Deputy Secretary of State Robert Zoellick, the department's No. 2 official, is resigning, Secretary of State Condoleezza Rice announced Monday.

Rice praised Zoellick's "tireless work ethic" and said he had served as her "alter ego" in the department.

"Our nation is stronger and safer because of your work," Rice said at a State Department announcement.

"I appreciate your confidence and friendship," Zoellick replied.

Zoellick, who served six years in the Bush administration, said he would join the Wall Street investment house Goldman Sachs Group Inc.

In his resignation letter, dated June 15, Zoellick, 52, did not say why he was leaving. A former U.S. trade representative, Zoellick reportedly wanted to be promoted to treasury secretary to replace departing secretary John Snow, but President Bush nominated Goldman Sachs executive Henry Paulson instead.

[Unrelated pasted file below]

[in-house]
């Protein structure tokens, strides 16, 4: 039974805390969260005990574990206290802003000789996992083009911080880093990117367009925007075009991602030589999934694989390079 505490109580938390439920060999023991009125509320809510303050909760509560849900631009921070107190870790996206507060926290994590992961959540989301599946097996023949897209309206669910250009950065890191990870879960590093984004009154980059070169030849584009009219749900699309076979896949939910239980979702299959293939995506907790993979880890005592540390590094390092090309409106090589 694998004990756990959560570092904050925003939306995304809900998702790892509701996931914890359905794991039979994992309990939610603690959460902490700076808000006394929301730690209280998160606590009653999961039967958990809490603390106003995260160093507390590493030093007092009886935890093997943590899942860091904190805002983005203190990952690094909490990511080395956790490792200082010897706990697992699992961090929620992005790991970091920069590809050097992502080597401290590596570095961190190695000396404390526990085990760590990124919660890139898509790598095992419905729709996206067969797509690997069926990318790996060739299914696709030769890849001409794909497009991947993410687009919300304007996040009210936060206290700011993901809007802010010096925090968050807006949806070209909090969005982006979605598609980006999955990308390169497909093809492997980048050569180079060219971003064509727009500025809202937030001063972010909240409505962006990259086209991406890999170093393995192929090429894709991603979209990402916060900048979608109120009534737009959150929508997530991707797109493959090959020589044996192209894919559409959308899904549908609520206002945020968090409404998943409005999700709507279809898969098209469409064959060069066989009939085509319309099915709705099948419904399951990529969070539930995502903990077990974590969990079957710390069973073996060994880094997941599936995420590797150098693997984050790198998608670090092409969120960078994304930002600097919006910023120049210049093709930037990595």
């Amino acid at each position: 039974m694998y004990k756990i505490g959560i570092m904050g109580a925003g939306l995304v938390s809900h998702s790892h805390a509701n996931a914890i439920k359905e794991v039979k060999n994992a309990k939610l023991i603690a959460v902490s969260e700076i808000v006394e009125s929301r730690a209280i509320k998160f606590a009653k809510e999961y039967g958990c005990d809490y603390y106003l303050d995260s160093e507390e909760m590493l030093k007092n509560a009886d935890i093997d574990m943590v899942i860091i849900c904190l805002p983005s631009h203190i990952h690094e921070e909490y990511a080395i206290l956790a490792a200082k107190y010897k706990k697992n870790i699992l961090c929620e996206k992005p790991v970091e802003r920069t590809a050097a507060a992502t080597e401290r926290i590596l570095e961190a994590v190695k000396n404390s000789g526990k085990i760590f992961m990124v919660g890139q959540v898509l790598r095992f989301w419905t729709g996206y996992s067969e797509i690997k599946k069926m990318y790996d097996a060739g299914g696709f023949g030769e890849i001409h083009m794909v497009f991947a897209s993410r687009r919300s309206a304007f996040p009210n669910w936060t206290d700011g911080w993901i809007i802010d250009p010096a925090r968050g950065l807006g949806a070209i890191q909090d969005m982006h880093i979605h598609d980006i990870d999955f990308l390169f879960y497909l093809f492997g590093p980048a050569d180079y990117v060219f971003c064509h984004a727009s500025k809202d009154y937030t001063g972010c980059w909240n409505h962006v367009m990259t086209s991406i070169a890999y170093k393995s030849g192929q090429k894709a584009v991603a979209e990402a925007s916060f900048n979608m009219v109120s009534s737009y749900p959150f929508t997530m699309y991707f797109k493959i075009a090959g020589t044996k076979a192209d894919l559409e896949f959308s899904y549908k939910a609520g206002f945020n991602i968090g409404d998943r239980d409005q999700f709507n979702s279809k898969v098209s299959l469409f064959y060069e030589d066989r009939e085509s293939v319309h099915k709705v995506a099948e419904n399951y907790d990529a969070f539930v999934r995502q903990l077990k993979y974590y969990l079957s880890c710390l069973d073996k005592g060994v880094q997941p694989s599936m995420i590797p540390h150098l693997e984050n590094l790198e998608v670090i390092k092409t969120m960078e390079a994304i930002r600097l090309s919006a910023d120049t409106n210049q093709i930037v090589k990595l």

"I'm pleased to have built a first-rate team, offer counsel on a number of initiatives and backup the secretary," Zoellick said at the news briefing. "I've accomplished what I set out to do, and it's time to step down."

Zoellick is expected to leave the State Department in July, officials said.

He has been the administration's leading diplomat handling the volatile situation in Sudan's western Darfur region, where at least 180,000 have died since villagers began an uprising in 2003.

Zoellick has also been the State Department's chief diplomat dealing with China.

"Deputy Zoellick has been one of Secretary Rice's closest and most valued advisers on every single international issue," Rice senior adviser Jim Wilkinson said Monday, adding that Rice accepted the resignation reluctantly.

Zoellick told President Bush of his decision in recent weeks, officials said.